The process was rather sterile, and impersonal.  One person would walk up, Clinton would shake their hand, say a few words, turn to the camera, FLASH, thank them – and then greet the next person.  By the time I got to the front of the line, my heart was racing, I was sweating profusely, and all of the blood had run out of my face.  I wiped my hand on my suit pants, stepped up and introduced myself with a handshake that would have made my grandfather proud, said something unoriginal and unmemorable.  We both turned to the camera, FLASH, and then I was ushered out.

It was arguably the worst photo I’ve ever taken.

Dazed and relieved, I made my way to the main hall to get a seat to watch Clinton’s speech.  I found a seat in the back of a dark room, behind 500 or so of Clinton’s biggest Las Vegas supporters.  Clinton spoke from a well lit raised stage for about 45 minutes on a myriad of topics, all of which had nothing to do with politics except for stating several times that now that he was no longer in politics, he could speak freely and tell people how he really felt.  He was personable, humorous, and real.  And when he concluded, he gestured to two microphones set in between the three sections of seats, and invited the audience to ask him questions.

The second question came from an older man.  In a thick accent, he said (and I’m paraphrasing) :

“President Clinton, I’m so excited to be speaking with you.  I feel like I’m making love to a young woman for the first time.”

There’s an awkward silence from both the President, and the crowd.

“I want to thank you for all that you did to help my war torn country of Bosnia  *  ”

Clinton steps forward to the edge of the stage, and raises his hand to block the spot light on him so that he can better see the man who is speaking.  The house lights suddenly come up.  Clinton is locked on the man – as if he’s engaged in a private conversation.  The whole scene seems very contrived to me, and I’m immediately reminded of the movie Wag The Dog.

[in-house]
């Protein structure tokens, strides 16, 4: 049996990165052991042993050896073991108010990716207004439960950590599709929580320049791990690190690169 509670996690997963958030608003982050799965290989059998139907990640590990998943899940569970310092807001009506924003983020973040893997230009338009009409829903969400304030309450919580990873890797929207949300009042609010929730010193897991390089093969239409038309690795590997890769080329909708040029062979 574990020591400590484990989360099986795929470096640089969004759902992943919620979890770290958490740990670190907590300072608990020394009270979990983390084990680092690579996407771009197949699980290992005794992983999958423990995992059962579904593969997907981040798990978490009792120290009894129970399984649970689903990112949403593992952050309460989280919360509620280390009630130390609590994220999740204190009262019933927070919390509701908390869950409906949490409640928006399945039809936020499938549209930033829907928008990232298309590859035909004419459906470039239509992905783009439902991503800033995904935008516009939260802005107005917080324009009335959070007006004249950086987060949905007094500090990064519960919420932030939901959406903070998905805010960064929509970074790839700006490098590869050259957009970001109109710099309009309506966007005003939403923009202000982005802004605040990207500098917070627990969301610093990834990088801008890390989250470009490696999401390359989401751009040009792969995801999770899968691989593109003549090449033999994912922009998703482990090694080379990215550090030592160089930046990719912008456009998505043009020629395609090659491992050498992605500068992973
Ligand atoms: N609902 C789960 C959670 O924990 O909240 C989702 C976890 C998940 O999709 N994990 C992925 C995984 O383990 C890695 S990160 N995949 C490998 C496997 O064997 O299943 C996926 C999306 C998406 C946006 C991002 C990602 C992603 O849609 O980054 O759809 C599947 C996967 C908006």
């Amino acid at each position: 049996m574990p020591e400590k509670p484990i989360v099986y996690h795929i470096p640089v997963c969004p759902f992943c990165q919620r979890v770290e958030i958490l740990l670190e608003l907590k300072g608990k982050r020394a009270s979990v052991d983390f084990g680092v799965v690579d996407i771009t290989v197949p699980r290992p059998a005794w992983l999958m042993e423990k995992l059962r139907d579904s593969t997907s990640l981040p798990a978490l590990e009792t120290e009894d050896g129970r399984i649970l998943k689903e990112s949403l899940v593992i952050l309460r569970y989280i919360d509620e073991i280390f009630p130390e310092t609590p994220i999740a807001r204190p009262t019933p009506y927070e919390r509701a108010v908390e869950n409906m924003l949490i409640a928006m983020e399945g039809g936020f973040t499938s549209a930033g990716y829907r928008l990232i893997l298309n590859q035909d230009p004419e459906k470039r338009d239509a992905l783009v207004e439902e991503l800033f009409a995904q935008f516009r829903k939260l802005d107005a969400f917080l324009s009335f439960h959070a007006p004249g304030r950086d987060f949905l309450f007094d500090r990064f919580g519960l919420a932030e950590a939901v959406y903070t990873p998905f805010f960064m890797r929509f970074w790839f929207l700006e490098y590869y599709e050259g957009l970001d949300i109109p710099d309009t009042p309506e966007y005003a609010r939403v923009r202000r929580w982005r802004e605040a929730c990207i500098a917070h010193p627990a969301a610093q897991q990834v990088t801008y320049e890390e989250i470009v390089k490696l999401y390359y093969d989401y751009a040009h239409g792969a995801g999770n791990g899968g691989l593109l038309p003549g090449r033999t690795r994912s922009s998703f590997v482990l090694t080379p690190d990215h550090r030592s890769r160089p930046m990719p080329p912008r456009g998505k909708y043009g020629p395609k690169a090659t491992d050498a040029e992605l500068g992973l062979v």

“Recently President [George W] Bush decided not to sign the international anti-land mine treaty, which would have banned the land mines that ravaged my country.  What do you think about that?”

The entire audience is silent, as President Clinton pauses for a minute to think.  Then he responds:

“I wouldn’t have signed it either”.

The air leaves the room. The crowd gasps, the old man is deflated standing in front of the microphone, and Clinton continues:

“Now that I’m not running for office, I can tell you how I really feel.  That treaty had loopholes, and it allowed certain countries to continue to produce land mines.  It didn’t solve the problem, and I wouldn’t have signed it either.”

Clinton then went on to talk about how he and then President Bush communicated often, and that they agree on some things and not on others.  Most importantly, they kept a respectful, open dialogue.

And isn’t that how everyone should be – whether they’re in politics, or not?

Several months later I received an envelope in the mail, with an 8 1/2″ x 11″ glossy color photo of a tanned former president with brilliant white teeth, standing next an extremely pale man with one eye that looks slightly larger than the other.  I look slightly better in the black and white version of the photo.

 

*President Clinton was instrumental is bringing military assistance to Bosnia, through “Lift and Strike